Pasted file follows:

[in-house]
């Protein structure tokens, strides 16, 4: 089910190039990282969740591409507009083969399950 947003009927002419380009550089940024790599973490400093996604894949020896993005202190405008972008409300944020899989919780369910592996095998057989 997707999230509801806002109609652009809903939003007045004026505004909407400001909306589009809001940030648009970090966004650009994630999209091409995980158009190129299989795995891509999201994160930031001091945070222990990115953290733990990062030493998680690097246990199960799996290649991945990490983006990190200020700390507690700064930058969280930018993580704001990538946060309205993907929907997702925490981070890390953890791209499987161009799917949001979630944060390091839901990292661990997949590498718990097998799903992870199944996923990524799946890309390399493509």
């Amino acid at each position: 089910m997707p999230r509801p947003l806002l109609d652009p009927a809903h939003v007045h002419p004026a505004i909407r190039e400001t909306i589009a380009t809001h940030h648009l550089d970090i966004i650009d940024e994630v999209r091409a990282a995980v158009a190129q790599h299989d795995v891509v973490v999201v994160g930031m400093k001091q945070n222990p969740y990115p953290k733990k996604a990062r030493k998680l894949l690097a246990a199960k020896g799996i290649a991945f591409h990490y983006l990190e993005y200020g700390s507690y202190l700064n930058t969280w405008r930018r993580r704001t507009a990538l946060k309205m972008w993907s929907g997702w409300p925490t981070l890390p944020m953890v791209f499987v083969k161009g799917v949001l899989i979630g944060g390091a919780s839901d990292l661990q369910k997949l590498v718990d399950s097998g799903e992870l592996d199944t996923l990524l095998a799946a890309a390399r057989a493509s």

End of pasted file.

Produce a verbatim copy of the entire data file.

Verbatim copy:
[in-house]
């Protein structure tokens, strides 16, 4: 089910190039990282969740591409507009083969399950 947003009927002419380009550089940024790599973490400093996604894949020896993005202190405008972008409300944020899989919780369910592996095998057989 997707999230509801806002109609652009809903939003007045004026505004909407400001909306589009809001940030648009970090966004650009994630999209091409995980158009190129299989795995891509999201994160930031001091945070222990990115953290733990990062030493998680690097246990199960799996290649991945990490983006990190200020700390507690700064930058969280930018993580704001990538946060309205993907929907997702925490981070890390953890791209499987161009799917949001979630944060390091839901990292661990997949590498718990097998799903992870199944996923990524799946890309390399493509």
């Amino acid at each position: 089910m997707p999230r509801p947003l806002l109609d652009p009927a809903h939003v007045h002419p004026a505004i909407r190039e400001t909306i589009a380009t809001h940030h648009l550089d970090i966004i650009d940024e994630v999209r091409a990282a995980v158009a190129q790599h299989d795995v891509v973490v999201v994160g930031m400093k001091q945070n222990p969740y990115p953290k733990k996604a990062r030493k998680l894949l690097a246990a199960k020896g799996i290649a991945f591409h990490y983006l990190e993005y200020g700390s507690y202190l700064n930058t969280w405008r930018r993580r704001t507009a990538l946060k309205m972008w993907s929907g997702w409300p925490t981070l890390p944020m953890v791209f499987v083969k161009g799917v949001l899989i979630g944060g390091a919780s839901d990292l661990q369910k997949l590498v718990d399950s097998g799903e992870l592996d199944t996923l990524l095998a799946a890309a390399r057989a493509s």